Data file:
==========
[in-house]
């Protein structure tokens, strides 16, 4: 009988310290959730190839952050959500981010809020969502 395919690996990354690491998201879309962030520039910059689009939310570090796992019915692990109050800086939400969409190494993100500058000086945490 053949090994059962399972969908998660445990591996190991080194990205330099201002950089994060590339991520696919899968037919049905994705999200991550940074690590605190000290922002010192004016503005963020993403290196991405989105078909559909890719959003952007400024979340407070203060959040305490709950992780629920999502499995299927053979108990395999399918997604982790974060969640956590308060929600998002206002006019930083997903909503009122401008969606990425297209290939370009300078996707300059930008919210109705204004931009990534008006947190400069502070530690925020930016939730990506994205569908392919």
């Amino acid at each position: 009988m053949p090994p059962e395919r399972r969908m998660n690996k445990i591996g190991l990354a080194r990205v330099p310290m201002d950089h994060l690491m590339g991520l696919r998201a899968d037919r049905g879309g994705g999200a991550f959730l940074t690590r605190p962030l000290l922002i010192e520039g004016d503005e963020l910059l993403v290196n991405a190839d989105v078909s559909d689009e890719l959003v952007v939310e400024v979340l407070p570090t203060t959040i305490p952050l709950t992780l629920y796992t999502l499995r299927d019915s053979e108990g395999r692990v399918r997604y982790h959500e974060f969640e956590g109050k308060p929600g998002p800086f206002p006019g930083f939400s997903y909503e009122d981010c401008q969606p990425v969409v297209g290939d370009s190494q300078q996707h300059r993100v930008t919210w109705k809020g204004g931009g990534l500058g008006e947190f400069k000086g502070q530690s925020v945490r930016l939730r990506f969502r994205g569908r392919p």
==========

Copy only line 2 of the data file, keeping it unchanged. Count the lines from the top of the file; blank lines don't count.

């Protein structure tokens, strides 16, 4: 009988310290959730190839952050959500981010809020969502 395919690996990354690491998201879309962030520039910059689009939310570090796992019915692990109050800086939400969409190494993100500058000086945490 053949090994059962399972969908998660445990591996190991080194990205330099201002950089994060590339991520696919899968037919049905994705999200991550940074690590605190000290922002010192004016503005963020993403290196991405989105078909559909890719959003952007400024979340407070203060959040305490709950992780629920999502499995299927053979108990395999399918997604982790974060969640956590308060929600998002206002006019930083997903909503009122401008969606990425297209290939370009300078996707300059930008919210109705204004931009990534008006947190400069502070530690925020930016939730990506994205569908392919």